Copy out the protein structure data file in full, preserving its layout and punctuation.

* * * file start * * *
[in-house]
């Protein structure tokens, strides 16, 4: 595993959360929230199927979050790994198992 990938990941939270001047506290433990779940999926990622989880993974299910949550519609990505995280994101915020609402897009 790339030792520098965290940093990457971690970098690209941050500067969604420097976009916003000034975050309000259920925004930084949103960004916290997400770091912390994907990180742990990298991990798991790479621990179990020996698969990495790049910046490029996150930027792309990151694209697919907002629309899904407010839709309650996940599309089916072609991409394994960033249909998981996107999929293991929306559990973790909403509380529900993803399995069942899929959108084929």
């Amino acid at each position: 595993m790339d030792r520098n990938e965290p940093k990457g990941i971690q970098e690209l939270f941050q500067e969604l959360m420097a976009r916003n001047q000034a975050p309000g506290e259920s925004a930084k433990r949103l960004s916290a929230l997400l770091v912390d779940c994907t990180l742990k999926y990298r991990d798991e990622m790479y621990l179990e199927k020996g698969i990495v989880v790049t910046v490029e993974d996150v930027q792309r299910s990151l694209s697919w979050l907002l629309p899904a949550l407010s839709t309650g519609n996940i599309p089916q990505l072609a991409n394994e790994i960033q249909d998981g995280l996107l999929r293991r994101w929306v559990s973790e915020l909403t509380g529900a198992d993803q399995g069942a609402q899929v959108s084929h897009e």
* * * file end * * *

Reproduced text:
[in-house]
């Protein structure tokens, strides 16, 4: 595993959360929230199927979050790994198992 990938990941939270001047506290433990779940999926990622989880993974299910949550519609990505995280994101915020609402897009 790339030792520098965290940093990457971690970098690209941050500067969604420097976009916003000034975050309000259920925004930084949103960004916290997400770091912390994907990180742990990298991990798991790479621990179990020996698969990495790049910046490029996150930027792309990151694209697919907002629309899904407010839709309650996940599309089916072609991409394994960033249909998981996107999929293991929306559990973790909403509380529900993803399995069942899929959108084929």
């Amino acid at each position: 595993m790339d030792r520098n990938e965290p940093k990457g990941i971690q970098e690209l939270f941050q500067e969604l959360m420097a976009r916003n001047q000034a975050p309000g506290e259920s925004a930084k433990r949103l960004s916290a929230l997400l770091v912390d779940c994907t990180l742990k999926y990298r991990d798991e990622m790479y621990l179990e199927k020996g698969i990495v989880v790049t910046v490029e993974d996150v930027q792309r299910s990151l694209s697919w979050l907002l629309p899904a949550l407010s839709t309650g519609n996940i599309p089916q990505l072609a991409n394994e790994i960033q249909d998981g995280l996107l999929r293991r994101w929306v559990s973790e915020l909403t509380g529900a198992d993803q399995g069942a609402q899929v959108s084929h897009e």